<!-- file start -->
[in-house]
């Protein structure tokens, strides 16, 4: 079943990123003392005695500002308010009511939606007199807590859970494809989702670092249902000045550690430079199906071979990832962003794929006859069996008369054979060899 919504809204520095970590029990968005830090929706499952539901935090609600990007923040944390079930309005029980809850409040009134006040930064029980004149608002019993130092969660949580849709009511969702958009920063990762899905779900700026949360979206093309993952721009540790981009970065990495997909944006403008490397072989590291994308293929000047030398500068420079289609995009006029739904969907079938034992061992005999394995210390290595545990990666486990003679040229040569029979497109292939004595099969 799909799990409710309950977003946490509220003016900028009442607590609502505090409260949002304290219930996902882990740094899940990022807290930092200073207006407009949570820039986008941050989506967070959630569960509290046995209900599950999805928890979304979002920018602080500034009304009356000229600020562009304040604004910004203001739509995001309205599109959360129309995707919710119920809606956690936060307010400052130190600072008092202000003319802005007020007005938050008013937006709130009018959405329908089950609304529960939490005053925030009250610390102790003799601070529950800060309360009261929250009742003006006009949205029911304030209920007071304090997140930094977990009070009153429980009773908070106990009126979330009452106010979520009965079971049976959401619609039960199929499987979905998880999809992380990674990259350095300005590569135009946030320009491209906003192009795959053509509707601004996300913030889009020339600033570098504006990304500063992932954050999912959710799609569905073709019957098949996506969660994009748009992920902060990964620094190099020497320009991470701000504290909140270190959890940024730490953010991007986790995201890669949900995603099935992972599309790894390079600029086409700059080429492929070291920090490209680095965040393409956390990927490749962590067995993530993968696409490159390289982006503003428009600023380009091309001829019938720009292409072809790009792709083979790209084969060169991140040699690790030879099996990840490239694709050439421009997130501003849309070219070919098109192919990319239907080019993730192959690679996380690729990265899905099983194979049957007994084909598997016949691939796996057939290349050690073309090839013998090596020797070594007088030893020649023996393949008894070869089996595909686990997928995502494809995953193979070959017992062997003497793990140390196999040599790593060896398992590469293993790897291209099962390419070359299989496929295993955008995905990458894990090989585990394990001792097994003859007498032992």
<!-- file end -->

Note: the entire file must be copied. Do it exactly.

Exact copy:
[in-house]
């Protein structure tokens, strides 16, 4: 079943990123003392005695500002308010009511939606007199807590859970494809989702670092249902000045550690430079199906071979990832962003794929006859069996008369054979060899 919504809204520095970590029990968005830090929706499952539901935090609600990007923040944390079930309005029980809850409040009134006040930064029980004149608002019993130092969660949580849709009511969702958009920063990762899905779900700026949360979206093309993952721009540790981009970065990495997909944006403008490397072989590291994308293929000047030398500068420079289609995009006029739904969907079938034992061992005999394995210390290595545990990666486990003679040229040569029979497109292939004595099969 799909799990409710309950977003946490509220003016900028009442607590609502505090409260949002304290219930996902882990740094899940990022807290930092200073207006407009949570820039986008941050989506967070959630569960509290046995209900599950999805928890979304979002920018602080500034009304009356000229600020562009304040604004910004203001739509995001309205599109959360129309995707919710119920809606956690936060307010400052130190600072008092202000003319802005007020007005938050008013937006709130009018959405329908089950609304529960939490005053925030009250610390102790003799601070529950800060309360009261929250009742003006006009949205029911304030209920007071304090997140930094977990009070009153429980009773908070106990009126979330009452106010979520009965079971049976959401619609039960199929499987979905998880999809992380990674990259350095300005590569135009946030320009491209906003192009795959053509509707601004996300913030889009020339600033570098504006990304500063992932954050999912959710799609569905073709019957098949996506969660994009748009992920902060990964620094190099020497320009991470701000504290909140270190959890940024730490953010991007986790995201890669949900995603099935992972599309790894390079600029086409700059080429492929070291920090490209680095965040393409956390990927490749962590067995993530993968696409490159390289982006503003428009600023380009091309001829019938720009292409072809790009792709083979790209084969060169991140040699690790030879099996990840490239694709050439421009997130501003849309070219070919098109192919990319239907080019993730192959690679996380690729990265899905099983194979049957007994084909598997016949691939796996057939290349050690073309090839013998090596020797070594007088030893020649023996393949008894070869089996595909686990997928995502494809995953193979070959017992062997003497793990140390196999040599790593060896398992590469293993790897291209099962390419070359299989496929295993955008995905990458894990090989585990394990001792097994003859007498032992």